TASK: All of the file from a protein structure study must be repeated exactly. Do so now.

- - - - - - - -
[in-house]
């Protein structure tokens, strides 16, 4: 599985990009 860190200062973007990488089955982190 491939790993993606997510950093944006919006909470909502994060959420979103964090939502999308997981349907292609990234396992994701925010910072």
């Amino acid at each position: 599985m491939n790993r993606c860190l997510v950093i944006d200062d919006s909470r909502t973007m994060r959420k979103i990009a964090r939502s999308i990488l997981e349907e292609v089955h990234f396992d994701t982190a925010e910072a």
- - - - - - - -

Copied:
[in-house]
């Protein structure tokens, strides 16, 4: 599985990009 860190200062973007990488089955982190 491939790993993606997510950093944006919006909470909502994060959420979103964090939502999308997981349907292609990234396992994701925010910072």
């Amino acid at each position: 599985m491939n790993r993606c860190l997510v950093i944006d200062d919006s909470r909502t973007m994060r959420k979103i990009a964090r939502s999308i990488l997981e349907e292609v089955h990234f396992d994701t982190a925010e910072a």